Stepping out of my hotel room on the last day of the 2015 International Society of Pharmaceutical Engineering (ISPE) annual meeting in Philadelphia (November 8 – 11), I reach down and pick up the USA Today that is blocking my egress. Flipping through the newspaper the headline “Allen Always Aimed High” catches my eye. As writer Nicole Auerbach relates how Duke University basketball standout Grayson Allen strived to achieve his childhood dream, I am struck by the similarity between the story and this year’s ISPE annual meeting. “I had so much joy,” recalls Allen of the sensation experienced the first time he successfully slam dunked a basketball on a 10 foot hoop — a goal that took years of persistent practice to finally achieve. It is important to remember that biopharma executives and engineers are not immune to deeply experiencing human emotions (e.g., joy, sorrow). And while attendees of ISPE were certainly treated to high-caliber networking and educational opportunities at this year’s show, they were also provided a strong dose of emotional reality to fuel their passionate pursuit of excellence. Like Duke’s Allen, to achieve beyond your expectations, sometimes it is important to be reminded of why it is you do what you do.
Denice Torres is the president of McNeil Consumer Healthcare, a Johnson & Johnson company, and winner of HBA’s 2015 WOTY award. Listening to her acceptance speech reminded me of legendary pro football coach Vince Lombardi’s philosophy — “Adversity doesn’t build character, it reveals it.”
Peter Young, a 35-year biopharmaceutical industry veteran, presented at the 2015 BIO International, and his valuable session includes some key industry trends biopharmaceutical executives should be paying a close attention to.
In my role as the 2015 co-chair of the BIO International’s educational planning committee, I am privy to what goes into creating one of our industry’s largest annual events. As many of you are involved in organizing your own customer educational programs (e.g., The Emerson Exchange) or have been asked to serve on an event planning committee, I thought a behind the scenes look into how BIO goes about the process would be helpful to your efforts. Here are some of the best business practices I have witnessed thus far.
While all The Seven Habits of Highly Effective People listed by Stephen Covey remain relevant and timeless, the one which resonates with me most is the seventh — sharpen the saw. In the life sciences industry, Covey’s concept of continuous improvement is more than just a habit, but a way of life. This is especially true for those who work in pharma and biopharma manufacturing — striving to maintain high quality, be on time with delivery, increase productivity (often with fewer resources) and so on. If you work in manufacturing, you are probably tempted to stop reading and get back to work. Though pharma and biopharma manufacturing executives most certainly work long and hard hours, I am sure the manufacturing executives I know would rank working smarter above working harder as a best business practice. Working smarter requires making the time to sharpen your saw. As we are just seven weeks away from a very unique saw sharpening continuous improvement conference for the pharma and biopharma manufacturing executive (Outsourced Pharma West), I thought it a good time to put together a list of the seven habits of the highly effective pharma and biomanufacturing executive — so you can sharpen your saw.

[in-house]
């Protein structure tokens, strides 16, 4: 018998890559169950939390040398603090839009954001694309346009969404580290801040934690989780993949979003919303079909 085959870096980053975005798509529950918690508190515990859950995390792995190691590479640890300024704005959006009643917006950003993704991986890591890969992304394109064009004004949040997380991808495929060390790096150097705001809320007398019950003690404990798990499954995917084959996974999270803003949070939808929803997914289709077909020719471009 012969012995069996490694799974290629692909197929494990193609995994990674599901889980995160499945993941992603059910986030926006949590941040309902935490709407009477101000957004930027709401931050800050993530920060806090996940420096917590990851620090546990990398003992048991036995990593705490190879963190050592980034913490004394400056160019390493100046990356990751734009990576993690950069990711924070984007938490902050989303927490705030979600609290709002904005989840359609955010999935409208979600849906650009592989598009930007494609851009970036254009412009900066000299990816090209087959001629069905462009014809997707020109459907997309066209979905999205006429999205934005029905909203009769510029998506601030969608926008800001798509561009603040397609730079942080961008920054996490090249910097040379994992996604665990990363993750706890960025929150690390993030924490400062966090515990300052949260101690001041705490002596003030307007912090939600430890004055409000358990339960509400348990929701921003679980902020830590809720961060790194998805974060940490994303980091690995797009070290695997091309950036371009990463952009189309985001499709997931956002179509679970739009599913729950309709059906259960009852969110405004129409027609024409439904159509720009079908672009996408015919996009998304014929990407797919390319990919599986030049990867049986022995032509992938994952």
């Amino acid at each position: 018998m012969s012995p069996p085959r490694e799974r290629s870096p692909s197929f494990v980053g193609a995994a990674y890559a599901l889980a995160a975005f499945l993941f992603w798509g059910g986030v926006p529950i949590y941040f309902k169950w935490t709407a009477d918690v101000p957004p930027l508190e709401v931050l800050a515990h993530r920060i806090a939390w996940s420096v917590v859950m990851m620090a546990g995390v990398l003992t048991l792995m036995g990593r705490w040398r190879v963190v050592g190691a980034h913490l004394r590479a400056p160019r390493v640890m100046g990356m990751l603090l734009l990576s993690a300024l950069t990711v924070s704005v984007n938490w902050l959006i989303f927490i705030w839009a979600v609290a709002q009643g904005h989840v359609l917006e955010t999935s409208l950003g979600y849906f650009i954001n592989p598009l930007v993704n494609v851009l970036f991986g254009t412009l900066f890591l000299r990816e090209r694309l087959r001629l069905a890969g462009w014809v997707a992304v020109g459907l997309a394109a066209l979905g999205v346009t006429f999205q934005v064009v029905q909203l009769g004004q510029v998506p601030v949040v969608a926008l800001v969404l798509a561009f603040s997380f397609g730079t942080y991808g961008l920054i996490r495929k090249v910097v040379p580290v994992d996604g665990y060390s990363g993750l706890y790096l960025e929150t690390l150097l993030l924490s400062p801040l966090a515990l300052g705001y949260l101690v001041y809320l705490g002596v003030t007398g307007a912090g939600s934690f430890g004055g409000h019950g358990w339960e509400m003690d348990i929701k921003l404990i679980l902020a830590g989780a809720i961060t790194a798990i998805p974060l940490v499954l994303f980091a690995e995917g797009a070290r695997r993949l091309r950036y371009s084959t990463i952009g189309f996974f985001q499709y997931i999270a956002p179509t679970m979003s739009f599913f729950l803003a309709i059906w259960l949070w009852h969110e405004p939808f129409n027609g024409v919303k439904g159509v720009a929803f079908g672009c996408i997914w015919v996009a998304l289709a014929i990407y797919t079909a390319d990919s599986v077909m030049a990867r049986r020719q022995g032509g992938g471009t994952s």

Most of those in our industry are only viewing the tip of the iceberg when it comes to looking at how to use Big Data — ignoring the massive amounts residing below the water’s surface. When I think of the potential Big Data presents for the field of life sciences, it reminds me of The Rime of the Ancient Mariner — “Water, water, everywhere, nor any drop to drink.”
In the pharmaceutical industry, gaps often exist between companies and internal working groups. Consider one of the industry’s largest players, Johnson & Johnson (NYSE: JNJ), which has more than 127,000 employees and operates more than 250 companies organized into several business segments in 60 countries.
Allowing the application of a “one-size- fits-all” intellectual property policy that affords the same protection for Frisbees as lifesaving and sustaining medicines would be, quite frankly, moronic and short-sighted. It would also be a disincentive for companies to develop R&D-intensive drugs because the longer it takes to develop, the shorter patent life you have. The converse is also true — less costly drugs brought to market more quickly get longer patents.
Imagine you are seated at a table preparing to discuss the manufacturing of biologics. The person across from you possesses nearly 40 years’ worth of wisdom on the topic. You, on the other hand, have zero experience in this field. Kind of like a rookie stepping into the batter’s box against Nolan Ryan and understanding that if a 95 mph baseball is coming at his head he has less than .4 seconds to get out of the way.
My son plays on his college’s golf team. In the fall he was struggling with his putting. What is the obvious solution needed to fix the problem? Why, to buy a new putter of course. It could not possibly be anything to do with the technique. It must be the tool.